TAMPA — For a listener, when Leon Williams, in the title role of the prophet, makes his solemn entrance in the opening recitative of Elijah, it is as if you're poised at the top of an epic musical experience. And then when the orchestra swings into the restless overture, the drama takes hold and never lets up for the rest of the evening.
Mendelssohn's Old Testament oratorio was given a magnificent performance Friday by the Florida Orchestra, the Master Chorale of Tampa Bay, the University of South Florida Chamber Singers and a quartet of stupendous soloists. Music director Stefan Sanderling was on the podium at Morsani Hall of the Straz Center for the Performing Arts.
Williams superbly communicated the text in his clear, expressive baritone. A highlight was the resonant warmth he brought to the aria "It is enough," which featured an immaculate solo by principal cello James Connors. The other dominant role in the oratorio is that of the chorus. Prepared by Joseph Holt, it ranged beautifully from the huge sumptuous sound of choruses like "And then we shall see whose God is God the Lord" to the angelic lightness of "He, watching over Israel."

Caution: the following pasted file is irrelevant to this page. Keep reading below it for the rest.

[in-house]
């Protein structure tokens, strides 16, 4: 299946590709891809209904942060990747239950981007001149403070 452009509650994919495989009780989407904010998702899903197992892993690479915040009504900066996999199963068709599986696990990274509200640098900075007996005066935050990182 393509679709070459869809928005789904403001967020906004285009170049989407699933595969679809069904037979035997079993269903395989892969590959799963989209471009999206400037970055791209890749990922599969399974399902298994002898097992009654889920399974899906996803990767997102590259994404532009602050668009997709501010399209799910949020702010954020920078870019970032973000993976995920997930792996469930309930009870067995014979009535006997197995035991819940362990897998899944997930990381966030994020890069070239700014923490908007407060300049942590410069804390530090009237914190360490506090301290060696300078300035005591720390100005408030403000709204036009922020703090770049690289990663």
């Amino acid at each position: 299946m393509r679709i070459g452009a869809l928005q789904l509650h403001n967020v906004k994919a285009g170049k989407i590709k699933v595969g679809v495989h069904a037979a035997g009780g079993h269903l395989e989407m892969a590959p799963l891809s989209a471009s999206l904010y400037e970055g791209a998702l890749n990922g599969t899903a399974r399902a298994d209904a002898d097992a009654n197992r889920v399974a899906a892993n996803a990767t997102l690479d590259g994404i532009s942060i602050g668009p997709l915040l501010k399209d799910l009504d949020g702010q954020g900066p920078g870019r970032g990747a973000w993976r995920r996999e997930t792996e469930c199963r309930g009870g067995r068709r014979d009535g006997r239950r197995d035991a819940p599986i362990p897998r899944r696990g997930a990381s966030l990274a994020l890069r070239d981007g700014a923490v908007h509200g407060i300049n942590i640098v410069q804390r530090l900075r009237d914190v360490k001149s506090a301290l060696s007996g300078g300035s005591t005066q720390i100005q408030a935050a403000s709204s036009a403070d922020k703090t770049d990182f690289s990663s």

Part I of Elijah is perfectly shaped; it begins with drought and ends with rain. Part II gets preachy and long-winded, but it still had plenty of wonderful moments Friday, such as soprano Heidi Grant Murphy's performance of the high, floating aria "Hear ye, Israel." Mezzo-soprano Stacey Rishoi cast an enchanting spell in the famous "O rest in the Lord." The interplay was seamless between Williams and tenor Philippe Castagner, whose conversational style was ideal for the roles of Ahab and Obadiah.
A complete Elijah runs well over three hours, but that is rarely done anymore. Friday's performance incorporated some cuts and was about 90 minutes, with no intermission.
The last time the orchestra and Master Chorale presented Mendelssohn's masterpiece was in 1997, and that was a great occasion, too. Maybe next time they should perform his New Testament oratorio St. Paul.
John Fleming can be reached at firstname.lastname@example.org or (727) 893-8716. He blogs on Critics Circle at blogs.tampabay.com/arts.